Arizona | Lot 146
1915 Brewster-Knight Model 41 Landaulet by Brewster
$88,000 USD | Sold
| Phoenix, Arizona
19 January 2012
40 bhp, 276.5 cu. in. Knight four-cylinder inline sleeve-valve engine, three-speed manual transmission, solid front axle with semi-elliptic leaf springs, live rear axle with cantilever leaf springs, and two-wheel mechanical drum brakes. Wheelbase: 125"
• Offered from the Estate of John O’Quinn
• A wonderful early example of Brewster’s own automobile design
• Documented early history
• Shown at 2004 Pebble Beach Concours d’Elegance
Despite being one of America’s most respected coachbuilders, Brewster & Co. is not well known as a manufacturer of complete automobiles. When its supply of Rolls-Royce and Delaunay-Belleville chassis declined with the outbreak of World War I and halted after the 1915 Lusitania sinking, the company built a prototype powered by the quiet and expensive Knight sleeve-valve engine with a 125-inch wheelbase. Suspension and braking were quite similar to contemporary Rolls-Royce designs.
The cars were available with a variety of elegant and expensive Brewster bodies. Although it was aimed at an extremely affluent and discerning clientele, the Brewster-Knight offered surprising ease of operation, practicality and excellent value. All Brewster-Knights were built at Long Island City, New York through 1925, shortly before Rolls-Royce of America acquired Brewster, and as many as 500 were produced in all, with as few as 13 known to exist today.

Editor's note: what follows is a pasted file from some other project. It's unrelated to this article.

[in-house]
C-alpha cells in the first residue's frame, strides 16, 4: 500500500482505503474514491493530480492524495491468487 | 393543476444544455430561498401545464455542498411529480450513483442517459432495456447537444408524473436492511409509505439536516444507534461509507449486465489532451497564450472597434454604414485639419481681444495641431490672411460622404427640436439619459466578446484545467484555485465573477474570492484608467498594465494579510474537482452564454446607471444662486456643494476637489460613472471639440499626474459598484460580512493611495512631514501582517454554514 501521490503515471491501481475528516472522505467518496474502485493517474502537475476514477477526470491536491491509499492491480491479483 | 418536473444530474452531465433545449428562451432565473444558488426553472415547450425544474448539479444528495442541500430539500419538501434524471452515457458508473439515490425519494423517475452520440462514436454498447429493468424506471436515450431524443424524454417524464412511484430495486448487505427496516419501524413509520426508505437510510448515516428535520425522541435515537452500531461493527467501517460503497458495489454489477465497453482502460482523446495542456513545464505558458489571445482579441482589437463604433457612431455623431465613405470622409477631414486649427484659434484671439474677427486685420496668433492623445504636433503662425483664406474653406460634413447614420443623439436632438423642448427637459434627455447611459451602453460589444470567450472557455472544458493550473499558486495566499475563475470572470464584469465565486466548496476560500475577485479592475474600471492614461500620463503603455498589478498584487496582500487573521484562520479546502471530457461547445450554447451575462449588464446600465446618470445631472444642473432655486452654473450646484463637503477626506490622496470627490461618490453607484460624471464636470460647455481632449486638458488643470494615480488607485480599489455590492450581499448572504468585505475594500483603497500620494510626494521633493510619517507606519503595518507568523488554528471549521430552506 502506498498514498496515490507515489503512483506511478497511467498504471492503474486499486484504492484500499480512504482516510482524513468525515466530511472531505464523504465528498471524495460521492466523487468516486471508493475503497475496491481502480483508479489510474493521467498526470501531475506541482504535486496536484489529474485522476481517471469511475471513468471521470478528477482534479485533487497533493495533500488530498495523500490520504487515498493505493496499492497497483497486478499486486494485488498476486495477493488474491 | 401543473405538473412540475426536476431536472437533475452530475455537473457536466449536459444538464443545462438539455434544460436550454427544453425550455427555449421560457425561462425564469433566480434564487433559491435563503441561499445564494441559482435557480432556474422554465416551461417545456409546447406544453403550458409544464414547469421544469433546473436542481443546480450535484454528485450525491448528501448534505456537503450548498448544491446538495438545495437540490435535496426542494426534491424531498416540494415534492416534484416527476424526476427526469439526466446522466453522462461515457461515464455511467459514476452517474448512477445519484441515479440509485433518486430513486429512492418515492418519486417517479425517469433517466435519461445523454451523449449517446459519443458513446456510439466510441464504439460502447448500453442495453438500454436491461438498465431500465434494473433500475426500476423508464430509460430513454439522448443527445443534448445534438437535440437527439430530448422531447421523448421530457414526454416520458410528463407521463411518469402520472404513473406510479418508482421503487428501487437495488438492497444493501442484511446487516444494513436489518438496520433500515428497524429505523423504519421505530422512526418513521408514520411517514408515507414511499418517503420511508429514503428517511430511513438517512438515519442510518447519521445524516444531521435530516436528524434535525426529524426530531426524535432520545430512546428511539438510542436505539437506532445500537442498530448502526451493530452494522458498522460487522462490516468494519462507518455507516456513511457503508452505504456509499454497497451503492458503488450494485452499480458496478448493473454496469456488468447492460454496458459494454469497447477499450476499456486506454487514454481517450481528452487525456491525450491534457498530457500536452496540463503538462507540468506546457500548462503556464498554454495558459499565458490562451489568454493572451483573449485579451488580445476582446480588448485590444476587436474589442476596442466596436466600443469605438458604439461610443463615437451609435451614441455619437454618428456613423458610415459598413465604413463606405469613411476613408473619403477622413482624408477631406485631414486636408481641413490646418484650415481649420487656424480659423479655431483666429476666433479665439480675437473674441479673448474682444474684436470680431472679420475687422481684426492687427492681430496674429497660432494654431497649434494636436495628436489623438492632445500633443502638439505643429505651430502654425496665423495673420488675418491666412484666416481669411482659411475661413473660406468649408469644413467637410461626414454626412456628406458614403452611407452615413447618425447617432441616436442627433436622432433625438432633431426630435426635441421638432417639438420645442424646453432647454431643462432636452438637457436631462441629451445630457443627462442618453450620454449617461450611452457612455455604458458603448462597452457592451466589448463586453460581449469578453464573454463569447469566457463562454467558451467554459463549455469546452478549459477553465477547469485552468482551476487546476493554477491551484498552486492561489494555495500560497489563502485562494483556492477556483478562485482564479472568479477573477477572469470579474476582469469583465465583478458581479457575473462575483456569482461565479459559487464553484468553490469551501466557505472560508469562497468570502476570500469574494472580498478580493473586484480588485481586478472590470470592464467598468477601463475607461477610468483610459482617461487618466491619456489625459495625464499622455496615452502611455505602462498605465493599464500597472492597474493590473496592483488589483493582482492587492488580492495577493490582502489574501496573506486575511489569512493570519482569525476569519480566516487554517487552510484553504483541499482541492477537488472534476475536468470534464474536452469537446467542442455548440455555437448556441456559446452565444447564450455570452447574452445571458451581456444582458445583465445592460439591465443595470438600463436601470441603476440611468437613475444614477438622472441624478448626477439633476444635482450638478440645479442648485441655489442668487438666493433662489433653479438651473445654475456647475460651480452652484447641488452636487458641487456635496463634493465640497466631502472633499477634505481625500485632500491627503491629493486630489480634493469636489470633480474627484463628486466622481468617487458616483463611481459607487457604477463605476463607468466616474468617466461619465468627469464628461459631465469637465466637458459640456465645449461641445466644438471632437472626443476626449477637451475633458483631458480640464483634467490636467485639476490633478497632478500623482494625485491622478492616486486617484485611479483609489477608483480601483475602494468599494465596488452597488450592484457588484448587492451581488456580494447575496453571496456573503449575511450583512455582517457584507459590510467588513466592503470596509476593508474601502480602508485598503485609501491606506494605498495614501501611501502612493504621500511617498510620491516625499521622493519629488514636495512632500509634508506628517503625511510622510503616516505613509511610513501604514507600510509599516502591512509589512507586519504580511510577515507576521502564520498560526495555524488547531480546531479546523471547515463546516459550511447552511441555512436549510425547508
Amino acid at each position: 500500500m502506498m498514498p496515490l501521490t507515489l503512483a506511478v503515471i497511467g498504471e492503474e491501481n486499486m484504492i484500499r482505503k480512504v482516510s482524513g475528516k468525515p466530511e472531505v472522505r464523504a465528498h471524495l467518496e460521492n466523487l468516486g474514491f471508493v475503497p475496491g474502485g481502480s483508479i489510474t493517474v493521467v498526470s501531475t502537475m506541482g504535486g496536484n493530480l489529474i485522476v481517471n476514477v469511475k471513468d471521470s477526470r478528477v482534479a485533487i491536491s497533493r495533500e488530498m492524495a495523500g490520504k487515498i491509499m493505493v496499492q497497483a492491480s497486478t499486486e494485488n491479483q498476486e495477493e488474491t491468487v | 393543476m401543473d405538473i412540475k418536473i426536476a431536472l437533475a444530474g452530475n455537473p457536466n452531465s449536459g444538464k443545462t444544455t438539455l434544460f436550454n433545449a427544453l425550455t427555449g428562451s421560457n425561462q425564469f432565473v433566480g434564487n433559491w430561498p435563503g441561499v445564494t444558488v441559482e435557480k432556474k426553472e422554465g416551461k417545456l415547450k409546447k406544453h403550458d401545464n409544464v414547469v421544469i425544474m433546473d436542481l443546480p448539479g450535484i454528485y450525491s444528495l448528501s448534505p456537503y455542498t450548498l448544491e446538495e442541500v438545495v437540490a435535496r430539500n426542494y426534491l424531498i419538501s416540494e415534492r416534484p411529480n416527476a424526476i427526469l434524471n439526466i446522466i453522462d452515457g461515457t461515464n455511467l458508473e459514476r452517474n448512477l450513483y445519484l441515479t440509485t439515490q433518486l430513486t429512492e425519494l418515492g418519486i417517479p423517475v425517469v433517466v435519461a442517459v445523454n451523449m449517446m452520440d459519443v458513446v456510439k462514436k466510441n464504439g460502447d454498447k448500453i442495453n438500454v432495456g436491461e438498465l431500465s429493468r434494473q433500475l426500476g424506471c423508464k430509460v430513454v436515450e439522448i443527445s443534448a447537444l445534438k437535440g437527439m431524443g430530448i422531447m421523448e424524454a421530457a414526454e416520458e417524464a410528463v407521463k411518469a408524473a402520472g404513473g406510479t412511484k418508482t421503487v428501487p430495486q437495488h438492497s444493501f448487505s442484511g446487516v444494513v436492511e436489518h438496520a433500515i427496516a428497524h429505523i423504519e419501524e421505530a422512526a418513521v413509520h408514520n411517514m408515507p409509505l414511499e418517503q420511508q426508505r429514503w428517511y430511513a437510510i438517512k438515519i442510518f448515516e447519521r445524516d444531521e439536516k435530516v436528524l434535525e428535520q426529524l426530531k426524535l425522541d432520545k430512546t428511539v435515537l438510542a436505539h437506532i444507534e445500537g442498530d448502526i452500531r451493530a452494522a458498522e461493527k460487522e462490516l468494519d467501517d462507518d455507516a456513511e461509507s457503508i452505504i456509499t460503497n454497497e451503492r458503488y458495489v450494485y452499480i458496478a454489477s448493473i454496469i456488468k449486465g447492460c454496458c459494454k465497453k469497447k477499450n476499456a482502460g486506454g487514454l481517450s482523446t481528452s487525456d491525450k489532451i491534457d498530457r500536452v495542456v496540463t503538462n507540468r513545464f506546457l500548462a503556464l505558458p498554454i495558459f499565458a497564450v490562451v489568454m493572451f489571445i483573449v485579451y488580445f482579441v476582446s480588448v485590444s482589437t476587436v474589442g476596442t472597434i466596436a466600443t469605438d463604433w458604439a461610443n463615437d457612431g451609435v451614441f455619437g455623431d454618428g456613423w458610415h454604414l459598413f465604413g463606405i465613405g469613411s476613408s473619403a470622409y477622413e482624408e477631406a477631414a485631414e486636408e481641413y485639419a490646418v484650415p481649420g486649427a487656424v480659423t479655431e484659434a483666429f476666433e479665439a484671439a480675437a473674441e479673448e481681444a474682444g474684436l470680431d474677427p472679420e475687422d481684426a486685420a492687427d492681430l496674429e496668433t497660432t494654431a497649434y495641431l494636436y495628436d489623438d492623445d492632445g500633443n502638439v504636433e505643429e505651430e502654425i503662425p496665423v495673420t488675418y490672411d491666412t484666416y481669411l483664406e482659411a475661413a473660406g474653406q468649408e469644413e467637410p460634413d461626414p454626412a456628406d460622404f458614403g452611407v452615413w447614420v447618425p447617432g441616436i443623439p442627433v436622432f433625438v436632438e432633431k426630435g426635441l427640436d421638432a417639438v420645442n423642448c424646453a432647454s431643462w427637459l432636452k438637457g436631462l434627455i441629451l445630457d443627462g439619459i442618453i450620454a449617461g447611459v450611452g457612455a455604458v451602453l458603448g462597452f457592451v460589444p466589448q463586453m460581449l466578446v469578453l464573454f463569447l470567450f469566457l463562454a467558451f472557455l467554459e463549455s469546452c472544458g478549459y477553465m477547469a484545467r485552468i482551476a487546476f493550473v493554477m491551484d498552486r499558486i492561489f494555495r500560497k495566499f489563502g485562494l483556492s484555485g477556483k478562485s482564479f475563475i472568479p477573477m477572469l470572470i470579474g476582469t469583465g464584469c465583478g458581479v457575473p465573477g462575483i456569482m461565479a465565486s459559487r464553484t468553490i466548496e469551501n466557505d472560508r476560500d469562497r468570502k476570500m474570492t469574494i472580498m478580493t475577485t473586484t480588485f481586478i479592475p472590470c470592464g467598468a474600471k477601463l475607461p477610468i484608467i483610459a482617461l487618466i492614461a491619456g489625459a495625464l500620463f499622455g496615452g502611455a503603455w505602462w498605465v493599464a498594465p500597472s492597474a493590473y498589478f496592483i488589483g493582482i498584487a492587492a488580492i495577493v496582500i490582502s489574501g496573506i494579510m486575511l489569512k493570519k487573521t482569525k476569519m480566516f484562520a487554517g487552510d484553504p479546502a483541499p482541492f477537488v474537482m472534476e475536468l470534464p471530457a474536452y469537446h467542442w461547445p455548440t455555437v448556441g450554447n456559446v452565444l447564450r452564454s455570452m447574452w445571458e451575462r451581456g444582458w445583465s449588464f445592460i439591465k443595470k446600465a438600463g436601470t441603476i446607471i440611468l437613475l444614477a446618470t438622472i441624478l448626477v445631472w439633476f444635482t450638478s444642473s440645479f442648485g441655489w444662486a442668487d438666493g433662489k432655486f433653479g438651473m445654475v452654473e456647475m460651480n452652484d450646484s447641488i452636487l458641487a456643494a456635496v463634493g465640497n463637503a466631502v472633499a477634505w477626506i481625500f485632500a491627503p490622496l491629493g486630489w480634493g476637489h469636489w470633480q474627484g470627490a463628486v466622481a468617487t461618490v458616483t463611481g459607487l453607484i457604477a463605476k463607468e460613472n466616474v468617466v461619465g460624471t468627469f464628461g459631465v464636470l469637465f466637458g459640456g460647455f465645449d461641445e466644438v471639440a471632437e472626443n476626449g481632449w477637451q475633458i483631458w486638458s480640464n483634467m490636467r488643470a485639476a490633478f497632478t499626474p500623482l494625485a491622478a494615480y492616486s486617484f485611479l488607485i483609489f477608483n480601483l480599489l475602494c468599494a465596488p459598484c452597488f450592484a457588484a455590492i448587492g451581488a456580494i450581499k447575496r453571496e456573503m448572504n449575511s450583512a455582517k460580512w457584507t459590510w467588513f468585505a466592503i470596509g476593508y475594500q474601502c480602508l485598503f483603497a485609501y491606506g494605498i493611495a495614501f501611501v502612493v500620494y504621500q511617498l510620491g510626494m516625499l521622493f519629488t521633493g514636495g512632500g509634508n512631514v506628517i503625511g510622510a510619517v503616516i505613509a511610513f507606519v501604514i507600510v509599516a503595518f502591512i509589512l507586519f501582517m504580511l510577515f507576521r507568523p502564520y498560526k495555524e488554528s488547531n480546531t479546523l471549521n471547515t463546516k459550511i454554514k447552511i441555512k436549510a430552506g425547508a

According to research by a highly knowledgeable marque enthusiast using original Brewster journals, this Model 41 from 1915 was catalogued as a “Round-Cornered Falling Front Landaulet.” It was originally purchased by Richard M. (Marsh) Hoe of 11 East 71st Street, New York City, a banker believed to be the son of Richard M. Hoe, the inventor of a revolutionary printing-press design. It is known that the car was sold in New York in 1999 and was restored some time prior to its showing at the 2004 Pebble Beach Concours d’Elegance. In 2006, it was acquired by the next owner from the noted James C. Leake collection. A beautiful blend of materials, shapes and colors, it is a very rare and wonderful representative of the Golden Age in American coachbuilding.
Please note that while this vehicle was most likely manufactured in 1916, based upon its chassis number, it is currently titled in Oklahoma as a 1915 model and listed in the auction catalogue accordingly.